Black Hawk County urges patience on COVID-19 testing
WATERLOO — Black Hawk County health officials are urging patience as efforts to secure more coronavirus test kits continue.
“We’re hopeful that in the months to come that we will have more resources, and as we have those we’ll be able to test more,” said Dr. Russell Adams, chief medical officer at UnityPoint Health-Allen Hospital.
“Ideally you want to know what is the prevalence not only in our community but in our country,” he added. “There is a lot of effort in the country to obtain the resources that we need not only for testing but also for the treatment.”
Adams and others speaking at a Thursday briefing on the county’s COVID-19 response said they are continually facing questions about testing protocols. Not everyone who wants a test can get one.
“We have a problem with having enough materials for testing,” Adams said. “Because we have a lack of resources we want to test the persons that it is most important to test.”
Persons without symptoms don’t need to be tested. A person with mild systems should contact their primary care provider or urgent care to get advice on what to do.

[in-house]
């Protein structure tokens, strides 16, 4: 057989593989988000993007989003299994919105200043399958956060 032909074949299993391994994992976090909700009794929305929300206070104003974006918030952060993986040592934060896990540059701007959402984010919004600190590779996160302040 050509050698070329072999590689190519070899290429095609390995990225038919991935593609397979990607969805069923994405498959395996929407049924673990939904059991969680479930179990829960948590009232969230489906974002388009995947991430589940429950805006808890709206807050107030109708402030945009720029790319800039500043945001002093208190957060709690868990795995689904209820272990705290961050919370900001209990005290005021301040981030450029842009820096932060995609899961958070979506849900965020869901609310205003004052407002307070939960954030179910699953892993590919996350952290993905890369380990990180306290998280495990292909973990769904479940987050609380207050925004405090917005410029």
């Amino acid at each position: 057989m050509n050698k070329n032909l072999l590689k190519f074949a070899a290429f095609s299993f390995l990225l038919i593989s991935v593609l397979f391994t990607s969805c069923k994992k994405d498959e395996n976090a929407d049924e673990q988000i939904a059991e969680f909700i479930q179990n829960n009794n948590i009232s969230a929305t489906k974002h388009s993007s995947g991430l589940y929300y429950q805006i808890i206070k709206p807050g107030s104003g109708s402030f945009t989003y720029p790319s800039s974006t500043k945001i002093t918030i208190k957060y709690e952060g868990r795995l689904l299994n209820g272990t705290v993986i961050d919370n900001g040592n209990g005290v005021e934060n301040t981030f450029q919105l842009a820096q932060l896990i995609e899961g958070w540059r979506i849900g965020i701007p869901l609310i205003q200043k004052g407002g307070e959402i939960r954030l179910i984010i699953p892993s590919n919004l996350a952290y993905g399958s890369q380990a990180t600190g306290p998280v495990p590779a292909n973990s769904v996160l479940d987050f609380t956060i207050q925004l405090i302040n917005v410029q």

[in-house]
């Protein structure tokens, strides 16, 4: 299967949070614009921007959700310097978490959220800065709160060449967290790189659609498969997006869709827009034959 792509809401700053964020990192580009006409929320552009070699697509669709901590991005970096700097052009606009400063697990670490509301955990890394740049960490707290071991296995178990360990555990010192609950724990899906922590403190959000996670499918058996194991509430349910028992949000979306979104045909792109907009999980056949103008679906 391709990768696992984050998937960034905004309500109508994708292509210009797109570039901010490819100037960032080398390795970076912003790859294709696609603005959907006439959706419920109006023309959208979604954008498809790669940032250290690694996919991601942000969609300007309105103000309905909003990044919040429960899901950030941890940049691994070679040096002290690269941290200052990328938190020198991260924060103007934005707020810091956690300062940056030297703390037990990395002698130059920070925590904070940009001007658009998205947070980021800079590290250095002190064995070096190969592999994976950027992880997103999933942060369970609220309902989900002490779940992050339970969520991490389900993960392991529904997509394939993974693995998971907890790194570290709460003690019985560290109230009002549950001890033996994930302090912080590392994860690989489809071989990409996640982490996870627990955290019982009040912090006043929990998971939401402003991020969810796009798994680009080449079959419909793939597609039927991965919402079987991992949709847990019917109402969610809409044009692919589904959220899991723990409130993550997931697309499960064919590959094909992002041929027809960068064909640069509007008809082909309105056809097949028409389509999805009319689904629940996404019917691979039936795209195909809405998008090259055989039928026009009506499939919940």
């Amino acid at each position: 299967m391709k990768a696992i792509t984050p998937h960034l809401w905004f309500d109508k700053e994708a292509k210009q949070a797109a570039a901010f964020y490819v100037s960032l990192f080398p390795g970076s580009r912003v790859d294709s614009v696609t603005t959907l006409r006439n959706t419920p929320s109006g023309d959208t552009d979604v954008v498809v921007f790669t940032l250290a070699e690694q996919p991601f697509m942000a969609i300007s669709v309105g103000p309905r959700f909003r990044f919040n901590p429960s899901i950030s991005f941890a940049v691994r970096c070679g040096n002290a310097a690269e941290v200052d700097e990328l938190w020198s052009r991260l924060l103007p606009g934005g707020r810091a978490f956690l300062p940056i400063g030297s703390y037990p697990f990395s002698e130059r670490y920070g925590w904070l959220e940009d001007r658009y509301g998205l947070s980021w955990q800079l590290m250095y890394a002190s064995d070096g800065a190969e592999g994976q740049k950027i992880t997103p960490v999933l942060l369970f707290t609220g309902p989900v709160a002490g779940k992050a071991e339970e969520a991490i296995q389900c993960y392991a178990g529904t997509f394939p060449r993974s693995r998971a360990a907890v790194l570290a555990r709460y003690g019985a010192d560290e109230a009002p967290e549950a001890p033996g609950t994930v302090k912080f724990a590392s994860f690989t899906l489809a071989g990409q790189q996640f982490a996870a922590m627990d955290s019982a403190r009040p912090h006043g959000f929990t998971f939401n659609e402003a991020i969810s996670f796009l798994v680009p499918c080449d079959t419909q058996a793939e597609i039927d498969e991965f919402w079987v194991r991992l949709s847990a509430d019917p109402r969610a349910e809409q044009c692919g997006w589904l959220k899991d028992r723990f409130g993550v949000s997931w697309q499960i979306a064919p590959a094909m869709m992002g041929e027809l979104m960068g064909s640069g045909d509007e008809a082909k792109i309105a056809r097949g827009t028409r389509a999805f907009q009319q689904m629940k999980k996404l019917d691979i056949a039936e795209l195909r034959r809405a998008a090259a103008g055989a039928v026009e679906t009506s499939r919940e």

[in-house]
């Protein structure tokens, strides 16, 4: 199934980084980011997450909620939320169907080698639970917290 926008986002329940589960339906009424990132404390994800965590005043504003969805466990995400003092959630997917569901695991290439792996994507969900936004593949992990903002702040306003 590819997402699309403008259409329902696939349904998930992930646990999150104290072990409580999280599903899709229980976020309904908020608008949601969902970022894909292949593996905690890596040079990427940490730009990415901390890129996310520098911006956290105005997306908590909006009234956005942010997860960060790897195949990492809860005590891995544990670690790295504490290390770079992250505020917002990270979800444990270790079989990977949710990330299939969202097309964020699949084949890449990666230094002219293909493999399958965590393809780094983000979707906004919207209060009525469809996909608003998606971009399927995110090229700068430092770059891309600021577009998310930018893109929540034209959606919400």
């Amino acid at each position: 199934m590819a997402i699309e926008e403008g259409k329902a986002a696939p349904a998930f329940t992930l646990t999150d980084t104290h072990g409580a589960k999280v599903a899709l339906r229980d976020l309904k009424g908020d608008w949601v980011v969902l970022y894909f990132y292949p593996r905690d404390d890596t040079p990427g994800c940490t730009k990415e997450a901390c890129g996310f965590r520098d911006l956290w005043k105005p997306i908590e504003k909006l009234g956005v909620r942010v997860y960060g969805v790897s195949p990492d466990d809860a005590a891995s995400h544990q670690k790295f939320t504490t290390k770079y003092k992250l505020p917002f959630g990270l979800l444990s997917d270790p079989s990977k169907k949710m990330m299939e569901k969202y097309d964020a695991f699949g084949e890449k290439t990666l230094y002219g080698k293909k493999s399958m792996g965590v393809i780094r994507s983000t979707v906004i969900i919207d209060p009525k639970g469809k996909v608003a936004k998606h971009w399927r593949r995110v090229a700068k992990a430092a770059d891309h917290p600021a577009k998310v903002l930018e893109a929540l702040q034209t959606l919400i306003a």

Adams said patients hospitalized with respiratory illness or fever are tested. Persons in the hospital with medical comorbidities, such as chronic lung disease, cancer or poor immunity, are also tested.
Persons with high risk factors who may not be hospitalized but show symptoms of potential COVID-19 are also being tested.
“Our goal is to try to make sure we have enough material to test those individuals that are most important to test,” Adams said.
Black Hawk County currently only had one confirmed case of COVID-19 by Thursday afternoon. But officials are concerned about numbers growing, especially as people return from spring break travels.
“Daytona Beach was crowded with young people,” said Dr. Matthew Sojka, chief medical officer at MercyOne Northeast Iowa. “Are they going to bring it back after spring break? That’s going to be a worry as we move forward.”
Nafissa Cisse Egbuonye, the county’s public health director, said the state has not shut down tattoo parlors, barber shops, hair and tanning salons.
“We encourage that these businesses do health screenings for staff and clients before allowing people in,” she said, noting those businesses are encouraged to screen staff and clients for symptoms of illness and should implement a call-ahead practice for appointments.
Egbuonye also reminded people to avoid gatherings for 10 or more people and to stay home if they are ill.
Persons with a fever or respiratory systems should remain home until there is no fever for 72 hours; symptoms are starting to improve; and it has been seven days since the start of the illness.